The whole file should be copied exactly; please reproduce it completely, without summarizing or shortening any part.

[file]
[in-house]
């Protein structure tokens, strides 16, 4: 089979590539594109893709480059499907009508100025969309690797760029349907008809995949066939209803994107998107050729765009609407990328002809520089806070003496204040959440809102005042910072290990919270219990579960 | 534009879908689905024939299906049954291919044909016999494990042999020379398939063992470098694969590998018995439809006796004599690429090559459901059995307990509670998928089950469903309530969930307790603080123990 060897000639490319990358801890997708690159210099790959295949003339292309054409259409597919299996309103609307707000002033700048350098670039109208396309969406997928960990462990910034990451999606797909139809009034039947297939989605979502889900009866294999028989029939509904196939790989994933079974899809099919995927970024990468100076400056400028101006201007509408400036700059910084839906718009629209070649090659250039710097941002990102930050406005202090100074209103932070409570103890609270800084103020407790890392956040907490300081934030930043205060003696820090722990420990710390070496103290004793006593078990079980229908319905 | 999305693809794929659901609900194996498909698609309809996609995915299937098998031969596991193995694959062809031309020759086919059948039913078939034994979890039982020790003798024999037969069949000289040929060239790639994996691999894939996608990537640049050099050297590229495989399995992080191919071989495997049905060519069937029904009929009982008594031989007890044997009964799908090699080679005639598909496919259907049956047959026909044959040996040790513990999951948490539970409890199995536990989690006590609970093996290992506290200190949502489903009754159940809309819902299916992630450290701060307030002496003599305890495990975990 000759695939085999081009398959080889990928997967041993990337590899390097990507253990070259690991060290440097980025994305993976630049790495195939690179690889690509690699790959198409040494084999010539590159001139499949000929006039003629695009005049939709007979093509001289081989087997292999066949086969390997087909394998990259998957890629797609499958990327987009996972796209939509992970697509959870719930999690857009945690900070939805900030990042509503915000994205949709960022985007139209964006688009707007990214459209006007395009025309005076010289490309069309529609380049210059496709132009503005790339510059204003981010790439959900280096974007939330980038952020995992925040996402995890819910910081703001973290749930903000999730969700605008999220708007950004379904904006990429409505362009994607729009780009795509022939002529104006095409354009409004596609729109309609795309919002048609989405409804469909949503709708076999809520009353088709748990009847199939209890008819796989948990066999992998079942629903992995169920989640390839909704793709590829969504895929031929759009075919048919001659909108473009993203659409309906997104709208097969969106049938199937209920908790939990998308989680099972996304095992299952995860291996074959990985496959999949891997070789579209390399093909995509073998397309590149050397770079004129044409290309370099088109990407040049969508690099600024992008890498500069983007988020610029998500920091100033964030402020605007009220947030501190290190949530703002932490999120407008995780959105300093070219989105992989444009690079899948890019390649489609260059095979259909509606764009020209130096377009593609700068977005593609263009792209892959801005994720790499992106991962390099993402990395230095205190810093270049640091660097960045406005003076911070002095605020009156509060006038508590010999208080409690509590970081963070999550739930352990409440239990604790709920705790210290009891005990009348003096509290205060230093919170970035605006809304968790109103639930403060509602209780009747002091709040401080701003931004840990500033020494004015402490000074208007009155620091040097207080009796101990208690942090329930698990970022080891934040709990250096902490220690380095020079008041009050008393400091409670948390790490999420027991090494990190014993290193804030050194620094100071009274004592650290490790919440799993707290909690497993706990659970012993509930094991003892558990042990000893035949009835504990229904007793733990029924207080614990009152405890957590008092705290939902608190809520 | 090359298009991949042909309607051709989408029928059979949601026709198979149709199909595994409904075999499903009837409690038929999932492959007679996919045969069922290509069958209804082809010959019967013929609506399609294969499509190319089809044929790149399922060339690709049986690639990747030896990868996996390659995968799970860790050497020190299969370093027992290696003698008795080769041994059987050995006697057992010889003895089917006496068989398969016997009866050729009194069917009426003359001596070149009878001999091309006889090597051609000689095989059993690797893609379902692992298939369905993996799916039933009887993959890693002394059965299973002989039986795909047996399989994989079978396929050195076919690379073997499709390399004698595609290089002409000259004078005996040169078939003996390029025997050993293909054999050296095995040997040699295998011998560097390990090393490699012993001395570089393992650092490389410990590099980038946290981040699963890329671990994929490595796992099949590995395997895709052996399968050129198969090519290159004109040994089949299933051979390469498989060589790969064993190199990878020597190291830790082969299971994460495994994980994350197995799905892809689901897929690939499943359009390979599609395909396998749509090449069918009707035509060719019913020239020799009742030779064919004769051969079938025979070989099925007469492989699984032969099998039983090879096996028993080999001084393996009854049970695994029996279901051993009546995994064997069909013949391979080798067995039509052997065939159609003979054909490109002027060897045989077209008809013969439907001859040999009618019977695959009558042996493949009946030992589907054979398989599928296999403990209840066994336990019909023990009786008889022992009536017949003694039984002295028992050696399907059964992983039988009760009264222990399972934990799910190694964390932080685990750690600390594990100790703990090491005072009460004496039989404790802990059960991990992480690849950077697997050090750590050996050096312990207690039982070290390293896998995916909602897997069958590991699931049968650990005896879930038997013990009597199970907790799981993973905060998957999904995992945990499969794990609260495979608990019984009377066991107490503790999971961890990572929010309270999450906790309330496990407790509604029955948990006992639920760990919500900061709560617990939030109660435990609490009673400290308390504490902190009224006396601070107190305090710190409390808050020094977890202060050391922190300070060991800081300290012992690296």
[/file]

[in-house]
């Protein structure tokens, strides 16, 4: 089979590539594109893709480059499907009508100025969309690797760029349907008809995949066939209803994107998107050729765009609407990328002809520089806070003496204040959440809102005042910072290990919270219990579960 | 534009879908689905024939299906049954291919044909016999494990042999020379398939063992470098694969590998018995439809006796004599690429090559459901059995307990509670998928089950469903309530969930307790603080123990 060897000639490319990358801890997708690159210099790959295949003339292309054409259409597919299996309103609307707000002033700048350098670039109208396309969406997928960990462990910034990451999606797909139809009034039947297939989605979502889900009866294999028989029939509904196939790989994933079974899809099919995927970024990468100076400056400028101006201007509408400036700059910084839906718009629209070649090659250039710097941002990102930050406005202090100074209103932070409570103890609270800084103020407790890392956040907490300081934030930043205060003696820090722990420990710390070496103290004793006593078990079980229908319905 | 999305693809794929659901609900194996498909698609309809996609995915299937098998031969596991193995694959062809031309020759086919059948039913078939034994979890039982020790003798024999037969069949000289040929060239790639994996691999894939996608990537640049050099050297590229495989399995992080191919071989495997049905060519069937029904009929009982008594031989007890044997009964799908090699080679005639598909496919259907049956047959026909044959040996040790513990999951948490539970409890199995536990989690006590609970093996290992506290200190949502489903009754159940809309819902299916992630450290701060307030002496003599305890495990975990 000759695939085999081009398959080889990928997967041993990337590899390097990507253990070259690991060290440097980025994305993976630049790495195939690179690889690509690699790959198409040494084999010539590159001139499949000929006039003629695009005049939709007979093509001289081989087997292999066949086969390997087909394998990259998957890629797609499958990327987009996972796209939509992970697509959870719930999690857009945690900070939805900030990042509503915000994205949709960022985007139209964006688009707007990214459209006007395009025309005076010289490309069309529609380049210059496709132009503005790339510059204003981010790439959900280096974007939330980038952020995992925040996402995890819910910081703001973290749930903000999730969700605008999220708007950004379904904006990429409505362009994607729009780009795509022939002529104006095409354009409004596609729109309609795309919002048609989405409804469909949503709708076999809520009353088709748990009847199939209890008819796989948990066999992998079942629903992995169920989640390839909704793709590829969504895929031929759009075919048919001659909108473009993203659409309906997104709208097969969106049938199937209920908790939990998308989680099972996304095992299952995860291996074959990985496959999949891997070789579209390399093909995509073998397309590149050397770079004129044409290309370099088109990407040049969508690099600024992008890498500069983007988020610029998500920091100033964030402020605007009220947030501190290190949530703002932490999120407008995780959105300093070219989105992989444009690079899948890019390649489609260059095979259909509606764009020209130096377009593609700068977005593609263009792209892959801005994720790499992106991962390099993402990395230095205190810093270049640091660097960045406005003076911070002095605020009156509060006038508590010999208080409690509590970081963070999550739930352990409440239990604790709920705790210290009891005990009348003096509290205060230093919170970035605006809304968790109103639930403060509602209780009747002091709040401080701003931004840990500033020494004015402490000074208007009155620091040097207080009796101990208690942090329930698990970022080891934040709990250096902490220690380095020079008041009050008393400091409670948390790490999420027991090494990190014993290193804030050194620094100071009274004592650290490790919440799993707290909690497993706990659970012993509930094991003892558990042990000893035949009835504990229904007793733990029924207080614990009152405890957590008092705290939902608190809520 | 090359298009991949042909309607051709989408029928059979949601026709198979149709199909595994409904075999499903009837409690038929999932492959007679996919045969069922290509069958209804082809010959019967013929609506399609294969499509190319089809044929790149399922060339690709049986690639990747030896990868996996390659995968799970860790050497020190299969370093027992290696003698008795080769041994059987050995006697057992010889003895089917006496068989398969016997009866050729009194069917009426003359001596070149009878001999091309006889090597051609000689095989059993690797893609379902692992298939369905993996799916039933009887993959890693002394059965299973002989039986795909047996399989994989079978396929050195076919690379073997499709390399004698595609290089002409000259004078005996040169078939003996390029025997050993293909054999050296095995040997040699295998011998560097390990090393490699012993001395570089393992650092490389410990590099980038946290981040699963890329671990994929490595796992099949590995395997895709052996399968050129198969090519290159004109040994089949299933051979390469498989060589790969064993190199990878020597190291830790082969299971994460495994994980994350197995799905892809689901897929690939499943359009390979599609395909396998749509090449069918009707035509060719019913020239020799009742030779064919004769051969079938025979070989099925007469492989699984032969099998039983090879096996028993080999001084393996009854049970695994029996279901051993009546995994064997069909013949391979080798067995039509052997065939159609003979054909490109002027060897045989077209008809013969439907001859040999009618019977695959009558042996493949009946030992589907054979398989599928296999403990209840066994336990019909023990009786008889022992009536017949003694039984002295028992050696399907059964992983039988009760009264222990399972934990799910190694964390932080685990750690600390594990100790703990090491005072009460004496039989404790802990059960991990992480690849950077697997050090750590050996050096312990207690039982070290390293896998995916909602897997069958590991699931049968650990005896879930038997013990009597199970907790799981993973905060998957999904995992945990499969794990609260495979608990019984009377066991107490503790999971961890990572929010309270999450906790309330496990407790509604029955948990006992639920760990919500900061709560617990939030109660435990609490009673400290308390504490902190009224006396601070107190305090710190409390808050020094977890202060050391922190300070060991800081300290012992690296």